Orlando’s Amway Center Turns Green into Gold

This post is an update to our August 24, 2010 entry titled “Orlando’s New Amway Center Goes Green.”

Today, the City of Orlando and the Orlando Magic will announce that the Amway Center, the city’s entertainment venue and home of the Orlando Magic basketball team, has earned a “LEED Gold” certification from the U.S. Green Building Council. According to an article published today in the Orlando Sentinel, the Amway Center is the first new NBA arena to earn a “LEED Gold” certification.  The Amway Center first opened in the fall of 2010, with the start of the Magic’s basketball season.

This award is a great signal for the state of sustainable development in the City of Orlando.  Alex Martins, Orlando Magic president said, “We promised to create an arena that was civic-oriented, pedestrian-friendly and added to downtown development. We promised a sustainable arena, and are proud to say that with today’s announcement and with great teamwork, we have surpassed our goals for LEED certification.”

If you’ve not been to Orlando, the Amway Center is located in the middle of downtown, at the crossroads of Interstate 4 and the East-West Expressway, with plenty of parking, access to public transportation, and nearby restaurants in the downtown area.  It is a highly visible landmark.  If only there was a visible way to mark sustainability achievement on buildings.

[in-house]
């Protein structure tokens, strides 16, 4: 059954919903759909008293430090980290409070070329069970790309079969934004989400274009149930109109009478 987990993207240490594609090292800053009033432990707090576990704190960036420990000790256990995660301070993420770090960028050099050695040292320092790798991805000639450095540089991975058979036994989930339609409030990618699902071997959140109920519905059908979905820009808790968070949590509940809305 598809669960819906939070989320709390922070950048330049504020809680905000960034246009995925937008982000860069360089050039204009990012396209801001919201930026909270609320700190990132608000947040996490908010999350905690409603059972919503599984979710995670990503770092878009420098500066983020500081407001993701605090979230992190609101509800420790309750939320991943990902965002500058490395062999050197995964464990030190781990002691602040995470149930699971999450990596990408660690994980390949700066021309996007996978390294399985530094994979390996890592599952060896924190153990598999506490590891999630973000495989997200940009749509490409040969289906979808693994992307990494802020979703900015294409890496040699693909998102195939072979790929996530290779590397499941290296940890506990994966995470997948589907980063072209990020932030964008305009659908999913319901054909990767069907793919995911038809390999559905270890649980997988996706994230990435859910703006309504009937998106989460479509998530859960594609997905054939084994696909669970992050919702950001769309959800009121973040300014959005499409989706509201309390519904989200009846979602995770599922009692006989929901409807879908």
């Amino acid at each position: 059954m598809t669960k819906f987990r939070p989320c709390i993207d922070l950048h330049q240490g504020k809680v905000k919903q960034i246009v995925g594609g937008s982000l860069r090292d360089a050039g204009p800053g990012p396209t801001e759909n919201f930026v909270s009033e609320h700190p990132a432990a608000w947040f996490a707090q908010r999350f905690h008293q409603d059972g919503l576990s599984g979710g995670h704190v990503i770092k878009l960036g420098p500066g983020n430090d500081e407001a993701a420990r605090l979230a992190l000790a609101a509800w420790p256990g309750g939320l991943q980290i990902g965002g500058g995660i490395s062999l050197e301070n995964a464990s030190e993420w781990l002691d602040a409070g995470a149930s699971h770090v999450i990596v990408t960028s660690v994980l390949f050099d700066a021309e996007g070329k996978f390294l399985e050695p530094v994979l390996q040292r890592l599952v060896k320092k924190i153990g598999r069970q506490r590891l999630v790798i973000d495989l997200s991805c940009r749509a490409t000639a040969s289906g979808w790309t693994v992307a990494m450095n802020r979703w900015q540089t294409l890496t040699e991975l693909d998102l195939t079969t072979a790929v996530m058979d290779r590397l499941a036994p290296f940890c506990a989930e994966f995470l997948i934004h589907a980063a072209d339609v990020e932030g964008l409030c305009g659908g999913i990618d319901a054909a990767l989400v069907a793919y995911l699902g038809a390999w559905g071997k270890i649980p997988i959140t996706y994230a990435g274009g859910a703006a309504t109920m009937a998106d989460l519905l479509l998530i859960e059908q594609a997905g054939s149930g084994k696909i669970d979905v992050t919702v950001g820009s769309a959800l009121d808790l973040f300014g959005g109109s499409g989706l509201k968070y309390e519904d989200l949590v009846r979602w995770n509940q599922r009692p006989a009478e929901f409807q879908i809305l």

This post was authored by Laura M. Walda, who is a Florida attorney and an associate with Lowndes Drosdick Doster Kantor & Reed, P.A. (www.lowndes-law.com).  Commercially Green Florida is a blog authored and maintained by Dale A. Burket, a Florida attorney who is Board Certified in Real Estate by The Florida Bar, and who is a partner with Lowndes Drosdick Doster Kantor & Reed, P.A.

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Dale Burket is a partner in the Real Estate Transactions, Development and Finance Commercial Leasing, and Environmental Law practices. With over 29 years of experience, Dale focuses his real estate legal practice on multi-site, multi-jurisdictional real estate acquisitions, dispositions, leasing and financing and large, multi-site and multi-state real estate transactions. His hospitality practice concentrates on restaurant leases and financing arrangements. Dale has also represented Real Estate Investment Trusts (REITs) in connections with mergers, securitizations, purchase of income producing properties, and sales of properties by taxable REIT subsidiaries. Dale is Board Certified in Real Estate Law by the Florida Bar Board of Legal Specialization and Education. He has represented local, regional, and national clients in commercial real estate transactions, including CNL Financial Group, Inc., JDS Holdings, LLC., and Northland, A Church Distributed Inc. Dale has also handled purchase and sale transactions in excess of $100 Million, handled real estate aspects of a corporate merger involving more than 2,000 properties, and closed senior credit facilities on behalf of the borrower in excess of $50 Million.


  1. Ryan Burket says:

    Awesome! Now I have another excuse to go see the new Arena! The larger question looms, however: what will happen to the older arena, also visible from I-4, and will the new development be destined for LEED certification as well?

    • daleburket says:

      The hope of many is that the old arena will be the future site of a project to be known as “Creative Village”, a center for technology businesses and living facilities, with nearby public transportation. It’s another ambitious project that could propel Orlando’s attractiveness to young tech-minded urbanites. Of course, much of the old arena’s equipment has been auctioned off at this point. And yes, I understand that the project owners plan to build a sustainable “green” neighborhood development.

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